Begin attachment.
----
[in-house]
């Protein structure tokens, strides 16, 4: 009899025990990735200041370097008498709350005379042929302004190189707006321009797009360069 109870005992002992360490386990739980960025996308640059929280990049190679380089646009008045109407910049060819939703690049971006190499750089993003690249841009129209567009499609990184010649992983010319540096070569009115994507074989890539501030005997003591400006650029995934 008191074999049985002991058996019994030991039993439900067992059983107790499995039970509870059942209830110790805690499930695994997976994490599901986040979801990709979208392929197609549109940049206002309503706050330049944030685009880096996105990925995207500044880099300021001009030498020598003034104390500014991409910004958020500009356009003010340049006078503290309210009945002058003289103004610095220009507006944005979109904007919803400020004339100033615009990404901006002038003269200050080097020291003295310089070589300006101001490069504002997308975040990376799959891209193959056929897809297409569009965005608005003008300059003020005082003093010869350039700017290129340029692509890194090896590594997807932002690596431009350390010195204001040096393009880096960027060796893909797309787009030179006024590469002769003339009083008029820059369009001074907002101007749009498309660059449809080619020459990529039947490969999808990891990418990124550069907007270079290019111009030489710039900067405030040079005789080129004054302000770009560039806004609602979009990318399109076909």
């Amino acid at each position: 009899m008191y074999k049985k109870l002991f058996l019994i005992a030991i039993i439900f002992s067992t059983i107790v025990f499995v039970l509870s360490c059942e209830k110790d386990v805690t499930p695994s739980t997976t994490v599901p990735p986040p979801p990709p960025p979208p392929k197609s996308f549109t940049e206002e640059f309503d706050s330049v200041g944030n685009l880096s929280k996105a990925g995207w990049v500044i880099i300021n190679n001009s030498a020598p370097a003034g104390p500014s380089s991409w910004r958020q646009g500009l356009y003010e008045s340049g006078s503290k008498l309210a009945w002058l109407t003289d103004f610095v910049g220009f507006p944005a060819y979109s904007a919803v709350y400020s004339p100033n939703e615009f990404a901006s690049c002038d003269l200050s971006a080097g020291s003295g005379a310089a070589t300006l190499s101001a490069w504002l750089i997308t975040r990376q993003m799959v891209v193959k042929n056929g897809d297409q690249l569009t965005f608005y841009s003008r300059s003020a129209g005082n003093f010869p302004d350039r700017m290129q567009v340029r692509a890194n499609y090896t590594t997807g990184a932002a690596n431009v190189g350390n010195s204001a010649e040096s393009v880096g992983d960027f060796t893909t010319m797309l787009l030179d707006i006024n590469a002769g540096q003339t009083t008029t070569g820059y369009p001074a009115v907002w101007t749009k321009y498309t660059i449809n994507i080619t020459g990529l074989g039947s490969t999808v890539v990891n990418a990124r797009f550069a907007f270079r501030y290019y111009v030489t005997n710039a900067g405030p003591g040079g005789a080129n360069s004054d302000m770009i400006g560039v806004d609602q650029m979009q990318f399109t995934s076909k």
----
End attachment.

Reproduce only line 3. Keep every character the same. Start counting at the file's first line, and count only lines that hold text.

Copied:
């Amino acid at each position: 009899m008191y074999k049985k109870l002991f058996l019994i005992a030991i039993i439900f002992s067992t059983i107790v025990f499995v039970l509870s360490c059942e209830k110790d386990v805690t499930p695994s739980t997976t994490v599901p990735p986040p979801p990709p960025p979208p392929k197609s996308f549109t940049e206002e640059f309503d706050s330049v200041g944030n685009l880096s929280k996105a990925g995207w990049v500044i880099i300021n190679n001009s030498a020598p370097a003034g104390p500014s380089s991409w910004r958020q646009g500009l356009y003010e008045s340049g006078s503290k008498l309210a009945w002058l109407t003289d103004f610095v910049g220009f507006p944005a060819y979109s904007a919803v709350y400020s004339p100033n939703e615009f990404a901006s690049c002038d003269l200050s971006a080097g020291s003295g005379a310089a070589t300006l190499s101001a490069w504002l750089i997308t975040r990376q993003m799959v891209v193959k042929n056929g897809d297409q690249l569009t965005f608005y841009s003008r300059s003020a129209g005082n003093f010869p302004d350039r700017m290129q567009v340029r692509a890194n499609y090896t590594t997807g990184a932002a690596n431009v190189g350390n010195s204001a010649e040096s393009v880096g992983d960027f060796t893909t010319m797309l787009l030179d707006i006024n590469a002769g540096q003339t009083t008029t070569g820059y369009p001074a009115v907002w101007t749009k321009y498309t660059i449809n994507i080619t020459g990529l074989g039947s490969t999808v890539v990891n990418a990124r797009f550069a907007f270079r501030y290019y111009v030489t005997n710039a900067g405030p003591g040079g005789a080129n360069s004054d302000m770009i400006g560039v806004d609602q650029m979009q990318f399109t995934s076909k």